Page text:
The Asian Voice

Discarded masks must be properly disposed of: China Daily contributors

In the article, two experts share their views on how to correctly dispose of used masks, as more people are donning face masks to protect themselves from the novel coronavirus.

A worker produces protective face masks at a factory in Qingdao in China's eastern Shandong province on Feb 6, 2020. PHOTO: AFP

BEIJING (CHINA DAILY/ASIA NEWS NETWORK) -As used face masks may carry germs involving the coronavirus, they shouldn't be randomly discarded as waste.

Since the virus can survive for one or two days in humid conditions, the used masks may become a new source of infection.

If the waste masks are tossed in a confined space such as an elevator, they may contaminate the environment, posing a potential threat to people within it.

Also, it is inappropriate to mix contaminated masks with household waste.

Given the garbage sorting is currently implemented in only a few cities, mixed waste commonly exists.

The mixture of polluted masks and recyclable waste may cause a potential danger to rubbish collectors when they put hands in the waste bins to collect recyclable items.

Worse, if someone just throws a used mask on the street, someone might pick it up, or worse try to collect them to sell second-hand.

Thus, it is necessary for the government to encourage people to make sure the used masks are safely recycled and disposed of. Special trash cans should be set up in communities as centralized disposal points for the used masks of residents.

If no special garbage bins are available, residents could spray disinfectant on both sides of their used masks and fold them up before putting them into a sealed plastic bag in the dustbin.

For the safety of others and themselves, residents have to take care of their used masks. Disinfecting them will help ensure the used masks do not become a second source of the coronavirus.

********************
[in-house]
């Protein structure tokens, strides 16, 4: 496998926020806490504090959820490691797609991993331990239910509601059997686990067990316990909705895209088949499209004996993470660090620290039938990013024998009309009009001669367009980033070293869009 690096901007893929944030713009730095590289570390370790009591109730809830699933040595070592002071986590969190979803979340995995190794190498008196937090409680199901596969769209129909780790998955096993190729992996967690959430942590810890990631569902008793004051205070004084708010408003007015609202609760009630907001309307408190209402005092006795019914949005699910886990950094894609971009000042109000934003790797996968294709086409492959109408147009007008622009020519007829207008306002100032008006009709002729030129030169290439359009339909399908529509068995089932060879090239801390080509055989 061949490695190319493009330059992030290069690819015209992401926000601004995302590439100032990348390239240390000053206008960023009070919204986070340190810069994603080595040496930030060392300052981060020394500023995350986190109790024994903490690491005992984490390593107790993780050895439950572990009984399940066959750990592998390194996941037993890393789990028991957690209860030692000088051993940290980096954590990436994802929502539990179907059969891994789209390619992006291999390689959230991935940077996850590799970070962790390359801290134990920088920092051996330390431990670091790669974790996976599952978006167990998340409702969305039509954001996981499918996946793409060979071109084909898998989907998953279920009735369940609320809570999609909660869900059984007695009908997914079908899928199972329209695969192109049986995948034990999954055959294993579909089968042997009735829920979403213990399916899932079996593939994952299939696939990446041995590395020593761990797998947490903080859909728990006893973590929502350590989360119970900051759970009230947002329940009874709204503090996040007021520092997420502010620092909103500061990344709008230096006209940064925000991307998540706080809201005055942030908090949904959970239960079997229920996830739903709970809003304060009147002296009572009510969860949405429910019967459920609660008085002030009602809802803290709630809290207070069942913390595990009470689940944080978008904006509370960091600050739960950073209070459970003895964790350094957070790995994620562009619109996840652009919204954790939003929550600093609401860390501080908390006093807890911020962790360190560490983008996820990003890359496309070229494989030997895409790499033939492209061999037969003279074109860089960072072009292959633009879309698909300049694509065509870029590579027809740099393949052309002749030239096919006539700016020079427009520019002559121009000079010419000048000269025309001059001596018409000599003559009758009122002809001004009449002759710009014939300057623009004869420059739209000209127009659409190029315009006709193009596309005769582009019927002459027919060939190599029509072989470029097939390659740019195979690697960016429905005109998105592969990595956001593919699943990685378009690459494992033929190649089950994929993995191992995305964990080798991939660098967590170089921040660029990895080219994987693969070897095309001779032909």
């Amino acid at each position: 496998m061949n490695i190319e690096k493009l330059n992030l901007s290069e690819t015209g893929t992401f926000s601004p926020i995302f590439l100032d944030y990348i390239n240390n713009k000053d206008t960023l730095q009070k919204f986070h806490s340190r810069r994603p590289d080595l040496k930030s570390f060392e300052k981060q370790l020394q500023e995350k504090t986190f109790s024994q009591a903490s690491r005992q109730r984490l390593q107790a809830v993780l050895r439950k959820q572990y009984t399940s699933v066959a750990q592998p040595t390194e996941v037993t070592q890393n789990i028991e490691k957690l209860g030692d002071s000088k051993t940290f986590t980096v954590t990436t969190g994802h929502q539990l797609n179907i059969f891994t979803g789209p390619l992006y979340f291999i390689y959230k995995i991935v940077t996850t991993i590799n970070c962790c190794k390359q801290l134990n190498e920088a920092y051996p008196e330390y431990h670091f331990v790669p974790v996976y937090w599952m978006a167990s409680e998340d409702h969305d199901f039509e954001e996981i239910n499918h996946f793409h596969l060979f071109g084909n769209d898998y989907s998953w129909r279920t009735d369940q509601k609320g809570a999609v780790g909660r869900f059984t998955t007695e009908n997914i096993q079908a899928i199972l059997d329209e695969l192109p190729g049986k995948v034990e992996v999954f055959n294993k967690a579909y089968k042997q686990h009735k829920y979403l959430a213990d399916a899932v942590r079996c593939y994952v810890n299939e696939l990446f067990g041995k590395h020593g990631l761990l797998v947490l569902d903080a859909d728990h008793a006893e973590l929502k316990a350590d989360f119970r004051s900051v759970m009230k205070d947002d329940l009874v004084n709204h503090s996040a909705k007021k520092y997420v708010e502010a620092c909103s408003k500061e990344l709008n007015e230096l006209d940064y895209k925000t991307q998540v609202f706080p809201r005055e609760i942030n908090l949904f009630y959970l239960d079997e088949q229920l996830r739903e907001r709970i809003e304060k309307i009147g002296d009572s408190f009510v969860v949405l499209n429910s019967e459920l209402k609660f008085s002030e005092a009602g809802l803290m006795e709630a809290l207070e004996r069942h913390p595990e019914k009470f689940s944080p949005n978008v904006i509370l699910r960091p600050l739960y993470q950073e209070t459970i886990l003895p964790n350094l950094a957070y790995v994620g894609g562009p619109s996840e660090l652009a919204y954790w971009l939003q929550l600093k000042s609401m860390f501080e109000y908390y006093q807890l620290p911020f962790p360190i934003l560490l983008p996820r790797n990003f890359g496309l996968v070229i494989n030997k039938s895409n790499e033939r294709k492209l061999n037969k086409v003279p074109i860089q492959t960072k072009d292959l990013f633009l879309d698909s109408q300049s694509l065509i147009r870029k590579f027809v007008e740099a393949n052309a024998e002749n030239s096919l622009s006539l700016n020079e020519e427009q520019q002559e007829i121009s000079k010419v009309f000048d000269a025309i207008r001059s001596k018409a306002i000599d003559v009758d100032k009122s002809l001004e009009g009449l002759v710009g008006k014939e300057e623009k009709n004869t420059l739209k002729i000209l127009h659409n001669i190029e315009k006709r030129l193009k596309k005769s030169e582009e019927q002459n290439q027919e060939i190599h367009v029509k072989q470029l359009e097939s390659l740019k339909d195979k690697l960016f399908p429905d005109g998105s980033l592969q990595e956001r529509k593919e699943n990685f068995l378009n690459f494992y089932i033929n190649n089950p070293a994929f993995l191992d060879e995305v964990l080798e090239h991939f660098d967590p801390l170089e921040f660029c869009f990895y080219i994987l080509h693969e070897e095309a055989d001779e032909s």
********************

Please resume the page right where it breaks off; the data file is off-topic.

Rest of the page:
Masks should be treated as medical waste

The protective gear already used by medical staff and patients is already designated as medical waste. The medical waste management regulation was enacted the same year as the outbreak of severe acute respiratory syndrome (Sars) in 2002-2003, which sets out clear rules on the classification, collection, transportation and disposal of infectious medical waste.

Given the regulation, hospitals in China already have a mature procedure to follow in dealing with medical waste.

However, with the outbreak of the novel coronavirus, there has obviously been a high demand for protective equipment such as face masks among ordinary people, with the subsequent generation of a huge quantity of what may be considered medical waste.

Thus, the problem is how to cope with this mass of medical waste, particularly the used face masks discarded outside of hospitals.

Communities should place some special trash cans around to collect used masks. If not available, people had better wrap the waste into plastic bags before throwing them away, so they are not exposed to the air.

However, stricter rules must be implemented once cases of novel coronavirus are confirmed in a community.

Once those affected are found, people need to handle polluted masks in such communities according to regulations on disposing medical waste.

According to the regulation, only licensed companies should collect, transport and do the final disposal of medical waste.

For example, the medical waste must be collected in special containers, and be transported by special vehicles by qualified people.

As the main hazard of medical waste is infectivity, disinfection, no matter whether by steam, chemicals or microwave, is very important.

Since the Sars outbreak in 2003, many cities have built special disposal sites for medical garbage.

After disinfection, the hazardous waste can be sent for incineration in the special facilities, or sent to the incineration plants or landfills set for household rubbish.

Jiang Rongmeng is a chief physician at the Infection Centre of Ditan Hospital. Jiang Jianguo, a professor specialised in hazardous wastes at the School of Environment in Tsinghua University. China Daily is a member of The Straits Times media partner Asia News Network, an alliance of 24 news media organisations.

Join ST's Telegram channel and get the latest breaking news delivered to you.